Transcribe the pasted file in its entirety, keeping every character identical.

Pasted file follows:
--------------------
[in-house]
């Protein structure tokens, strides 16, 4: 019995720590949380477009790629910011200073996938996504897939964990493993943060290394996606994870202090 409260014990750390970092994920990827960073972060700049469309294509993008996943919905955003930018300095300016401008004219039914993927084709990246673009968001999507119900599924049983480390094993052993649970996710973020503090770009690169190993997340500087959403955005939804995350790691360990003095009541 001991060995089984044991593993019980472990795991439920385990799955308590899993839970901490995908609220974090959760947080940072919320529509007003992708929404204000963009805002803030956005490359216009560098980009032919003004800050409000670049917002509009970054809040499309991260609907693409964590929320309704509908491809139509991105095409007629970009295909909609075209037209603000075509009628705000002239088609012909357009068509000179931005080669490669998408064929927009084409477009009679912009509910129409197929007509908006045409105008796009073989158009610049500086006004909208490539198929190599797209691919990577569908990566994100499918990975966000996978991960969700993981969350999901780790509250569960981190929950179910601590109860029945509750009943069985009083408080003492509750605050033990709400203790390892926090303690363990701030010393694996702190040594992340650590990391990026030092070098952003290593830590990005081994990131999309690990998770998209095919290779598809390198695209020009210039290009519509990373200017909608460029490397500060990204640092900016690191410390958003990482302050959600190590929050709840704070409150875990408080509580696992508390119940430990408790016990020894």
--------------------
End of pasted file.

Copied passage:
[in-house]
């Protein structure tokens, strides 16, 4: 019995720590949380477009790629910011200073996938996504897939964990493993943060290394996606994870202090 409260014990750390970092994920990827960073972060700049469309294509993008996943919905955003930018300095300016401008004219039914993927084709990246673009968001999507119900599924049983480390094993052993649970996710973020503090770009690169190993997340500087959403955005939804995350790691360990003095009541 001991060995089984044991593993019980472990795991439920385990799955308590899993839970901490995908609220974090959760947080940072919320529509007003992708929404204000963009805002803030956005490359216009560098980009032919003004800050409000670049917002509009970054809040499309991260609907693409964590929320309704509908491809139509991105095409007629970009295909909609075209037209603000075509009628705000002239088609012909357009068509000179931005080669490669998408064929927009084409477009009679912009509910129409197929007509908006045409105008796009073989158009610049500086006004909208490539198929190599797209691919990577569908990566994100499918990975966000996978991960969700993981969350999901780790509250569960981190929950179910601590109860029945509750009943069985009083408080003492509750605050033990709400203790390892926090303690363990701030010393694996702190040594992340650590990391990026030092070098952003290593830590990005081994990131999309690990998770998209095919290779598809390198695209020009210039290009519509990373200017909608460029490397500060990204640092900016690191410390958003990482302050959600190590929050709840704070409150875990408080509580696992508390119940430990408790016990020894």